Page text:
"The nature of politics has experienced a change. It is the individual style and needs of a politician that decides the kind of aide that you have. Some use them to draft their speeches, I draft my own speeches, but I have an office where my assistants research whatever information I need, supply me with latest news which is transferred on my iPad," says leader of the opposition in Rajya Sabha Arun Jaitley.

Nowadays technology as come to occupy immense importance for those seeking to make it big in politics. The social media is increasingly being used to reach out to the voters, presenting a new dimension to the work done by political aides. "In politics having a good aide is critical it can make or break your career. A smart aide makes a mediocre politician look smart, and a smart politician even sharper," says Minister of State for IT and Communication Milind Deora.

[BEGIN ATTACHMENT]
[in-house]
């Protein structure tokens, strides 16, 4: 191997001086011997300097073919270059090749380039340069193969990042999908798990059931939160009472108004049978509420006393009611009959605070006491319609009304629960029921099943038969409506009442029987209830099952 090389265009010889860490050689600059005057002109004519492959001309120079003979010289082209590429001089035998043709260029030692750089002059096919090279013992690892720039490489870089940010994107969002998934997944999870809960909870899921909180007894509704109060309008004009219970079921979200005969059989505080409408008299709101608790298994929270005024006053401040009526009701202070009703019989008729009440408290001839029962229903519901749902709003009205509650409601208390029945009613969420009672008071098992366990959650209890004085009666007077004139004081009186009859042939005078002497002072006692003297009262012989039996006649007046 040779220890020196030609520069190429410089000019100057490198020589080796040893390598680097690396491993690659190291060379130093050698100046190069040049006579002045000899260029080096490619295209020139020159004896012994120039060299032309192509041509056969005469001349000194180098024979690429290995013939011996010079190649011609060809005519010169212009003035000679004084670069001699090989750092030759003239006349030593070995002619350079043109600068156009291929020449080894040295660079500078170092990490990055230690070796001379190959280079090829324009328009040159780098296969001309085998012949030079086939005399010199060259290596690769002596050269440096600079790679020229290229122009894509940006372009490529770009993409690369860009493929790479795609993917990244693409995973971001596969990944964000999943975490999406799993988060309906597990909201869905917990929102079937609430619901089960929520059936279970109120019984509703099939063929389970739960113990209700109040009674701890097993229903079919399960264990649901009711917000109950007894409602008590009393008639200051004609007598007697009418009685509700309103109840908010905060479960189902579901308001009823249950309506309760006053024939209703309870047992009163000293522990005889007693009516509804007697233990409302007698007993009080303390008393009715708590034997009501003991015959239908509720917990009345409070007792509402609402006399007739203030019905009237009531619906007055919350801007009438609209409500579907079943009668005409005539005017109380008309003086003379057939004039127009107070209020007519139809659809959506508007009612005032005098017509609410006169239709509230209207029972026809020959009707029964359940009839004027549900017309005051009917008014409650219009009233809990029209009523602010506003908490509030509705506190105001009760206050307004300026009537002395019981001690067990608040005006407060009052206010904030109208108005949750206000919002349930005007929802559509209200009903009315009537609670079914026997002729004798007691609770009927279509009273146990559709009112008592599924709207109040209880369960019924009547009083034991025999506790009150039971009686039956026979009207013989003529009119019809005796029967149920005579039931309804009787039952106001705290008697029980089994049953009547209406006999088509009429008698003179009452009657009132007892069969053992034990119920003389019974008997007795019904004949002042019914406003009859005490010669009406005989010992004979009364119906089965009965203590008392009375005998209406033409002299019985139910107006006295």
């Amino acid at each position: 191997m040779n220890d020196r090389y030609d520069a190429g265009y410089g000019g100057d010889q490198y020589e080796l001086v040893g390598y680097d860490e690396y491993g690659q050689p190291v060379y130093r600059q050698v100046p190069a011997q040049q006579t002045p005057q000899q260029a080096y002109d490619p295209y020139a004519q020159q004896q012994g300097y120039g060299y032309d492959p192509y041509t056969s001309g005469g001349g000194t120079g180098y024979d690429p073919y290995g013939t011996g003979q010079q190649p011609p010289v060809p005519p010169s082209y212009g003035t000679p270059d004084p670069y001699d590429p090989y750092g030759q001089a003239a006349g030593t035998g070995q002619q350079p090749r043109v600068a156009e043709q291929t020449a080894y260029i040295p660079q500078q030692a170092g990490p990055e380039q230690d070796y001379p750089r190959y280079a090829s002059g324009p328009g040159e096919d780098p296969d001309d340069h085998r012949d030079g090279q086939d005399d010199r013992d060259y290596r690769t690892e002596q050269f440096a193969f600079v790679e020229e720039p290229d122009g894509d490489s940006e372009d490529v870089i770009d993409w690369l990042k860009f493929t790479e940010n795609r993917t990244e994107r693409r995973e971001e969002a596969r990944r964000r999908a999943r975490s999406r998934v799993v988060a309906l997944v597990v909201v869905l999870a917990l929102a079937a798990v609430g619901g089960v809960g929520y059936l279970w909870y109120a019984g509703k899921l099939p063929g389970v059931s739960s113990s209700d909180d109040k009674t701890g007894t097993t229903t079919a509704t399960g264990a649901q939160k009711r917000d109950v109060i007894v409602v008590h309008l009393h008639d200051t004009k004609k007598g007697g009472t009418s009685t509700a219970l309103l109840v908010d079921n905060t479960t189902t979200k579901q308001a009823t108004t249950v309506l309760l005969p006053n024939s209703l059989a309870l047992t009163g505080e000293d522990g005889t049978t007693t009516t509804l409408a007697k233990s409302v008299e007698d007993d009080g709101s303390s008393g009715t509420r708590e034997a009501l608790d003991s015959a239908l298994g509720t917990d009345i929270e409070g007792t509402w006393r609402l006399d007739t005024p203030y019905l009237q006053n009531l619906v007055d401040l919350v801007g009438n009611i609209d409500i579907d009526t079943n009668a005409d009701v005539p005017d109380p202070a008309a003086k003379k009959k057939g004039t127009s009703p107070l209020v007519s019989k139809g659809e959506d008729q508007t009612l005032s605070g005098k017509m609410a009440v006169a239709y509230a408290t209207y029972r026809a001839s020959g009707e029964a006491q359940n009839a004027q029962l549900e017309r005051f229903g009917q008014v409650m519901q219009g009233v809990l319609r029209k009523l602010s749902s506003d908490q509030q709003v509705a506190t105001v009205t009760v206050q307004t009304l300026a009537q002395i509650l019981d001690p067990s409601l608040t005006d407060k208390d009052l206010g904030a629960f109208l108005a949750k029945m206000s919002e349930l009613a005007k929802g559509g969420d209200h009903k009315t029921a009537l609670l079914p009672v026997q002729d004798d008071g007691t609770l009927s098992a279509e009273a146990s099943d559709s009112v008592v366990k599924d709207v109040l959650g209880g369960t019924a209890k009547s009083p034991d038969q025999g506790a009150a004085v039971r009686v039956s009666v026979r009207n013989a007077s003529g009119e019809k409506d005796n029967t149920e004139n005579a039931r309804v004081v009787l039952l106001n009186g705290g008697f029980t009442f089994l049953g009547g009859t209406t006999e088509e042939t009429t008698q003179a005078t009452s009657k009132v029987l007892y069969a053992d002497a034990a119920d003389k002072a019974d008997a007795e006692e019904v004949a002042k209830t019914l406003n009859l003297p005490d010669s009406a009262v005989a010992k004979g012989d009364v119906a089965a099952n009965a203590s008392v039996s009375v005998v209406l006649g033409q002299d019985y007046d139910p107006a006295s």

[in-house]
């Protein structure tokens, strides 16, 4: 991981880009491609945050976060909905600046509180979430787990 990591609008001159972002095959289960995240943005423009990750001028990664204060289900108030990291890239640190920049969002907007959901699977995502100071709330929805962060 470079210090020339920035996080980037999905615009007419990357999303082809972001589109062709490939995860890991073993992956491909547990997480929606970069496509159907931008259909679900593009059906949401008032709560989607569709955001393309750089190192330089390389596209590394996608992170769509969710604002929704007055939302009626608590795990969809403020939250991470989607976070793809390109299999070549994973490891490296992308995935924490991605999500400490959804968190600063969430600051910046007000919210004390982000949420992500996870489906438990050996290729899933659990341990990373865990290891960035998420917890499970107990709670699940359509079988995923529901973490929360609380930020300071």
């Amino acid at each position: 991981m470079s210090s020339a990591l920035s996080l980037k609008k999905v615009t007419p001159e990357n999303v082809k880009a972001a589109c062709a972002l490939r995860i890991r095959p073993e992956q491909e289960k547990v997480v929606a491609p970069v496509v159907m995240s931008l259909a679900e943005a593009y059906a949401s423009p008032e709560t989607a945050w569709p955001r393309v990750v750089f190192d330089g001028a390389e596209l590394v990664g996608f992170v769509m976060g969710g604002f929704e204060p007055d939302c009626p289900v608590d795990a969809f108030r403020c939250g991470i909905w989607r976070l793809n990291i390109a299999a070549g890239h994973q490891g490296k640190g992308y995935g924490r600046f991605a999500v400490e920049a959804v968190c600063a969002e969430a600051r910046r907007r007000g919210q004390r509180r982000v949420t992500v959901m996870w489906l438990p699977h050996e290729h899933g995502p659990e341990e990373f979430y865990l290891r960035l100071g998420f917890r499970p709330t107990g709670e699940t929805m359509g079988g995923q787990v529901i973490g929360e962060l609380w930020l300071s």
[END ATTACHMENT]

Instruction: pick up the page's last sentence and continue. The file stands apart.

But then having these smart aides with their iPads and packaging may not always be an asset. They might be good at numbercrunching but not many of the aides are political animals and drawn out of their corporate boardrooms, they appear to be out of depth.

"Aides in India, still have a long way to go... the form of knowledge that they produce is just a tiny part of what politics requires. You need to have an understanding of urban and rural scenario, and have the ability to negotiate through social differences which some of them lack," says Pratap Bhanu Mehta, President of the Centre for Policy Research (CPR) in New Delhi. "What is critical to assess, is if they perform the knowledge broking function well or not," he adds.

While most of them derive power from being a part of a big office and a big name, they do it with sophistication and élan. As India's politics becomes more complex with elements of coalition politics, regionalism and caste coupled with the media playing at all pervasive role , a successful politician needs smart office managers who understand the pulse of the people. And these new age backroom boys will be an important force multiplier for them.